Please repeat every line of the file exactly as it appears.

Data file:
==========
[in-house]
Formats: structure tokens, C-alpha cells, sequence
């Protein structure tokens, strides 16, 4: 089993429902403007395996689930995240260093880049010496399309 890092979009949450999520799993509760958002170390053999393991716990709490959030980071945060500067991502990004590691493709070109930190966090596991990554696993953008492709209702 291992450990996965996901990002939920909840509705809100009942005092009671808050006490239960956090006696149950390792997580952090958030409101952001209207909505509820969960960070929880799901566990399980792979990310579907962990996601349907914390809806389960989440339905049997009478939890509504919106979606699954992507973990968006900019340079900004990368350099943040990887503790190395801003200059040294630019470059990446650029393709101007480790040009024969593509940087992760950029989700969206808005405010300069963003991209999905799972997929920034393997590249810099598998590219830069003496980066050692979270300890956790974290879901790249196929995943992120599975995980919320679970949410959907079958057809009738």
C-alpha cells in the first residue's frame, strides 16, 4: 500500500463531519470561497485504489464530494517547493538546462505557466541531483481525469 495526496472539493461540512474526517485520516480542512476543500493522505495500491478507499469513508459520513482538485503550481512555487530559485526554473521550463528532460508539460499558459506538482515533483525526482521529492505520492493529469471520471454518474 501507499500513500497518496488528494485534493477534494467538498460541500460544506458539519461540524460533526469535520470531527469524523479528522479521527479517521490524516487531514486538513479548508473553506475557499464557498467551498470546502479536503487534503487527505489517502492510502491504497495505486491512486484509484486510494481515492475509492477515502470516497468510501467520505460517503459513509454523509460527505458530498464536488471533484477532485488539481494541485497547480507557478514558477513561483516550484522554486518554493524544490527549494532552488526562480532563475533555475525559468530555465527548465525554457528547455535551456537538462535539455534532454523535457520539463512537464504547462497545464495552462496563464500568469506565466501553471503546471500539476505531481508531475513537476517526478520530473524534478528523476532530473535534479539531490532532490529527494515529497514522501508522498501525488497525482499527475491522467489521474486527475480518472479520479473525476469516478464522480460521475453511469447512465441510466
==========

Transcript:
[in-house]
Formats: structure tokens, C-alpha cells, sequence
């Protein structure tokens, strides 16, 4: 089993429902403007395996689930995240260093880049010496399309 890092979009949450999520799993509760958002170390053999393991716990709490959030980071945060500067991502990004590691493709070109930190966090596991990554696993953008492709209702 291992450990996965996901990002939920909840509705809100009942005092009671808050006490239960956090006696149950390792997580952090958030409101952001209207909505509820969960960070929880799901566990399980792979990310579907962990996601349907914390809806389960989440339905049997009478939890509504919106979606699954992507973990968006900019340079900004990368350099943040990887503790190395801003200059040294630019470059990446650029393709101007480790040009024969593509940087992760950029989700969206808005405010300069963003991209999905799972997929920034393997590249810099598998590219830069003496980066050692979270300890956790974290879901790249196929995943992120599975995980919320679970949410959907079958057809009738």
C-alpha cells in the first residue's frame, strides 16, 4: 500500500463531519470561497485504489464530494517547493538546462505557466541531483481525469 495526496472539493461540512474526517485520516480542512476543500493522505495500491478507499469513508459520513482538485503550481512555487530559485526554473521550463528532460508539460499558459506538482515533483525526482521529492505520492493529469471520471454518474 501507499500513500497518496488528494485534493477534494467538498460541500460544506458539519461540524460533526469535520470531527469524523479528522479521527479517521490524516487531514486538513479548508473553506475557499464557498467551498470546502479536503487534503487527505489517502492510502491504497495505486491512486484509484486510494481515492475509492477515502470516497468510501467520505460517503459513509454523509460527505458530498464536488471533484477532485488539481494541485497547480507557478514558477513561483516550484522554486518554493524544490527549494532552488526562480532563475533555475525559468530555465527548465525554457528547455535551456537538462535539455534532454523535457520539463512537464504547462497545464495552462496563464500568469506565466501553471503546471500539476505531481508531475513537476517526478520530473524534478528523476532530473535534479539531490532532490529527494515529497514522501508522498501525488497525482499527475491522467489521474486527475480518472479520479473525476469516478464522480460521475453511469447512465441510466